From education to employment

Photography Students take the Paparazzi Challenge

Nescot’s brightest photography students were tested to the limit when the Nikon/Calumet Roadshow came to the college on Thursday March 5th. Alongside experts from the photographic equipment firms, David Robbins of Nikon and Calumet’s James Zierold, the day was hosted by top editorial snapper Tom Miles, whose glossy magazine covershoots, for the likes of Maxim and Mens Health, command a hefty fee.

Miles, who began his career with a course at his local college, shared insider secrets and vividly described the glamorous, frustrating, exciting and exhausting reality of life as a magazine photographer. He then went on to issue the students with a selection of briefs, based on real life demands of editorial picture editors.

Electrified by the prospect of a detailed critique from the great man, the students were sent out with just three hours to find, frame, capture, select and edit images to fulfil their chosen brief. The resulting work would be judged against editorial criteria to meet three standards: delighted picture editor will now use you regularly; editor is relieved to have adequate images and will call when desperate; editor is appalled and has to buy stock shots from an image library.

With the three o’clock deadline approaching, students were given a real taste of the discipline, drive and focus needed to turn their talent into a profession. Tension ratcheted up to breaking point as, sombre faced, the professionals thanked the learners for their submissions and asked them to leave the room for the judging to take place.

Robbins explained that the roadshow, which is only open to colleges with Nikon Academy status, originally consisted of just eight challenges, but that demand and standards have been so high it has been extended to 13.

"This has been so popular that colleges are beginning to incorporate similar challenges into their curriculum. It’s designed to give bring a real sense of commercial awareness to their work and is very different to the usual style of teaching," he said.

Miles, whose colourful demonstration of commercial demands and techniques brought such energy to the challenge, clearly enjoys the interaction with learners and the chance to bring them into his world. "It’s refreshing to meet these people, they’re engaged and enthusiastic and some of the work they’ve produced today has been stunning, among the best I’ve seen in any group so far," he said.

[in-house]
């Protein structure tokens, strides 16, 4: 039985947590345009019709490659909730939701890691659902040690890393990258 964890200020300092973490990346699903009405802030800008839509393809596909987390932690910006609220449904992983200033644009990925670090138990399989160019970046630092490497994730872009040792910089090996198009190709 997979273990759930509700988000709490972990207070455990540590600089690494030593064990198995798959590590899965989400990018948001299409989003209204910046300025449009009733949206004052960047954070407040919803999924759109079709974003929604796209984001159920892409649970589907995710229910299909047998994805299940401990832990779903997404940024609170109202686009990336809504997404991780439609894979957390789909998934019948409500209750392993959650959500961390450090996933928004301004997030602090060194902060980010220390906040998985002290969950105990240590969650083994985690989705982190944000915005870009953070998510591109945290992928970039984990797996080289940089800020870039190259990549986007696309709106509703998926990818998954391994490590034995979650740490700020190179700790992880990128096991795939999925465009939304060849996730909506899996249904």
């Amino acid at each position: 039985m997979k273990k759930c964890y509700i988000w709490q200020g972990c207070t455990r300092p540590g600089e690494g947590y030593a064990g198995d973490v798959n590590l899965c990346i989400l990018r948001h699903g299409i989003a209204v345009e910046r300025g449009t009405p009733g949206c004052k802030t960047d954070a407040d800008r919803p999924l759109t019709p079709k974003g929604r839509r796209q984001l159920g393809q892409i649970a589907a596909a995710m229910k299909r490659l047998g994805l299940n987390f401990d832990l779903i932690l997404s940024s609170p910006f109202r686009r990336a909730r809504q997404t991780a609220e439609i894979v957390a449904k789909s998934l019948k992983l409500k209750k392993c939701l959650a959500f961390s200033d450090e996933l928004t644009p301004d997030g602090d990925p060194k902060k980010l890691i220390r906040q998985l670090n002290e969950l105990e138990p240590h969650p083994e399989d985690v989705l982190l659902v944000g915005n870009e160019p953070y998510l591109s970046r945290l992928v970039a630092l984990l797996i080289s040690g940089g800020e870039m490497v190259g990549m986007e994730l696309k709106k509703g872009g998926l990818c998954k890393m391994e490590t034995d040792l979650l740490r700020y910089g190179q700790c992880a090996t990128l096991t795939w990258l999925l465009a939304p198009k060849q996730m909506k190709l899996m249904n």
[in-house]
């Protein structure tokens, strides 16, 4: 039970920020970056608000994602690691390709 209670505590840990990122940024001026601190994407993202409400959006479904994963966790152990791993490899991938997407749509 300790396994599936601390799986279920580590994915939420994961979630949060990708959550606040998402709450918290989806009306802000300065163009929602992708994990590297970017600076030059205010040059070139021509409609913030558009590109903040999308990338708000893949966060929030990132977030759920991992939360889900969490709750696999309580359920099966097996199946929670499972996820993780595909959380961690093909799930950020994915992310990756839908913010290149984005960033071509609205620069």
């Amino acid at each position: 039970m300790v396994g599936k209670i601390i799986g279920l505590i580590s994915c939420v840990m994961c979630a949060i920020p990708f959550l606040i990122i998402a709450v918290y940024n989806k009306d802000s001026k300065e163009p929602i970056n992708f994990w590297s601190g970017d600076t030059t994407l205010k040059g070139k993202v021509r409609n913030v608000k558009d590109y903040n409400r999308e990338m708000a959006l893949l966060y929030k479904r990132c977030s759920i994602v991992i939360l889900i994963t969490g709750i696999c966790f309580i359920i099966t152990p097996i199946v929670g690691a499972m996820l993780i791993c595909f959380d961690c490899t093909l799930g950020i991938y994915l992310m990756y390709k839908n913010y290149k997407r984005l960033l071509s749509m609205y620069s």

All three experts had been delighted with the quality of work submitted. ‘It’s never the ones you expect to do well when you first come in," said Zierold. "There have been times where a first year student just blows away the field."

Exhausted and exhilarated, students left the event with a new understanding of commercial photography. Harry Kellermann, 22, found the exercise had stretched him, despite already having had some sector experience, "It’s been extremely interesting and I liked the way the day was structured. Tom’s talk made you want to go out and try things, then came the challenge which was harder than I thought. The restrictions imposed by the brief and the timescale force you to be creative to make up for what you lose in quality. You need to know how to use the technology and what is available to have the edge." he said.

While the structure, challenge and drama of the day clearly lend themselves to competition, the experts pointed out that this was not yet a shoot to kill tournament.

"We’d all love to turn it into something more formal but we have busy jobs and, as things stand, we don’t have the time or resources," said Robbins. "All the entries do however go into a draw at the end of the year for photographic equipment from both Nikon and Calumet and, at the moment, we try and encourage a collaborative atmosphere in the groups," he added.



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